Welcoming a recent Supreme Court ruling that quashed the test for undergraduate and post graduate medical and dental courses, Jayalalithaa said in her letter to Prime Minister Singh that a solution had finally been arrived at to a "long pending and vexatious issue".
She added that now she hoped undergraduate and post-graduate students would not have to go through the 'agony of an uncertain selection process which militated against their interest and the interests of Tamil Nadu'.
She also said that a statement by Union Health Minister Ghulam Nabi Azad indicating that the Centre may move the Supreme Court for a review of the judgement has "created confusion and frustration in the minds of thousands of students of Tamil Nadu who have already been covered by a fair and transparent admission policy laid down by the Government of Tamil Nadu which has been working well."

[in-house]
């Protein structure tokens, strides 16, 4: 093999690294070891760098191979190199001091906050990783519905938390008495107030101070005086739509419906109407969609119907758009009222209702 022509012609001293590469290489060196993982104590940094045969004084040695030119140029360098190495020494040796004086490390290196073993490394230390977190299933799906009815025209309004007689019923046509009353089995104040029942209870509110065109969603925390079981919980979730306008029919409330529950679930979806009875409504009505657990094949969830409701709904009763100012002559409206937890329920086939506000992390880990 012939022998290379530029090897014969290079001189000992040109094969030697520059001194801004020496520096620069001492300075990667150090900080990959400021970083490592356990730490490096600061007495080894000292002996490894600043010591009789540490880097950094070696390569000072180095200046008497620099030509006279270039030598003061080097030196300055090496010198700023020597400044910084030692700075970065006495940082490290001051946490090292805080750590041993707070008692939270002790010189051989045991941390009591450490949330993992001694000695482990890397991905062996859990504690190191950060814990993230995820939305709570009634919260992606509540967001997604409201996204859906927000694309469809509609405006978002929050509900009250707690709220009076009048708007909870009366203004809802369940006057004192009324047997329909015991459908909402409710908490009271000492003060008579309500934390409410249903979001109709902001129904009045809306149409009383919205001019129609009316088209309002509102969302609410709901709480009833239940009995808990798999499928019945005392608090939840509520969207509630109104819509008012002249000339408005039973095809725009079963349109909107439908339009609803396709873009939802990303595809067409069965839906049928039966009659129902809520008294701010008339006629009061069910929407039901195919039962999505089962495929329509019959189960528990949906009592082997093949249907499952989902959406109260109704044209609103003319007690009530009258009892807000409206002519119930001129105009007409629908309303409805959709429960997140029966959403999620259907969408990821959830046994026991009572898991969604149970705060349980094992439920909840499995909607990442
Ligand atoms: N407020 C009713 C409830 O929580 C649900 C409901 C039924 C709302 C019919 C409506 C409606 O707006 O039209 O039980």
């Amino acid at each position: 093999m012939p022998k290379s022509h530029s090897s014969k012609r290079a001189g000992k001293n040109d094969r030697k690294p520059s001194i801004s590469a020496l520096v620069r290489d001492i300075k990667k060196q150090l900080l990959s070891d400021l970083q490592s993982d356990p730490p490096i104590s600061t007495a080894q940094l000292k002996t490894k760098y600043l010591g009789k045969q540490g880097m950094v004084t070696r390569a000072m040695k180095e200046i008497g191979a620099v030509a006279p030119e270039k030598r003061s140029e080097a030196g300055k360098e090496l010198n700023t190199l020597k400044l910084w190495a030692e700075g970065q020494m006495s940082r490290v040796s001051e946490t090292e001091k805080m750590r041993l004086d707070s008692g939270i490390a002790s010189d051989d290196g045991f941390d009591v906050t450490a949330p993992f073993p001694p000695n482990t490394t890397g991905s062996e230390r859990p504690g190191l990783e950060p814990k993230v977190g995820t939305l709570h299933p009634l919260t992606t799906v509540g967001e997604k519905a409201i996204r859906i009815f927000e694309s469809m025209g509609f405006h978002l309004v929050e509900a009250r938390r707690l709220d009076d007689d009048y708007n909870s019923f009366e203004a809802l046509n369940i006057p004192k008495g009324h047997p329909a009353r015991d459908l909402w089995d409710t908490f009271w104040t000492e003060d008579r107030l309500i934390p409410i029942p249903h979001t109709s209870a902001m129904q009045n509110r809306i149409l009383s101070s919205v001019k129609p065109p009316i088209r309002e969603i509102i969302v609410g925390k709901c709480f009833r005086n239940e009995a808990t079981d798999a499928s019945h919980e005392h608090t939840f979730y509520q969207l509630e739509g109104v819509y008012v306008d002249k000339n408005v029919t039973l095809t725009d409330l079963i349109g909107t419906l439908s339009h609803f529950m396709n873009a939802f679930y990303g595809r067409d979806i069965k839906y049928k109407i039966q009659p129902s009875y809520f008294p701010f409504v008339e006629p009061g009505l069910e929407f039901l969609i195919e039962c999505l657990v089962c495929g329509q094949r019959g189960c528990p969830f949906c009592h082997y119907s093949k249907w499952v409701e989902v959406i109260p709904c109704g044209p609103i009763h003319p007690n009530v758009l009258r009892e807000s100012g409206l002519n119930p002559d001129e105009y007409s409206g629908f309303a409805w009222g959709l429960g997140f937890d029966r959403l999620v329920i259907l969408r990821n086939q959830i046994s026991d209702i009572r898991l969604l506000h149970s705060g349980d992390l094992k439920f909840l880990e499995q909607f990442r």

Jayalalithaa said that the Tamil Nadu government had taken a number of deliberative steps from 2005, culminating in abolition of the Common Entrance Exam for professional under graduate courses in the state.
"The introduction of a Common Entrance Test such as NEET would have created confusion and a plethora of litigations and confounded the smooth implementation of this reservation policy, both in undergraduate and post-graduate medical and dental admissions in Tamil Nadu," she added.
test, which did not have such enabling provisions," she said.
She concluded by saying that the "national test would be out of tune with the prevailing socio-economic milieu and administrative requirements of Tamil Nadu."
--ANI (Posted on 29-07-2013)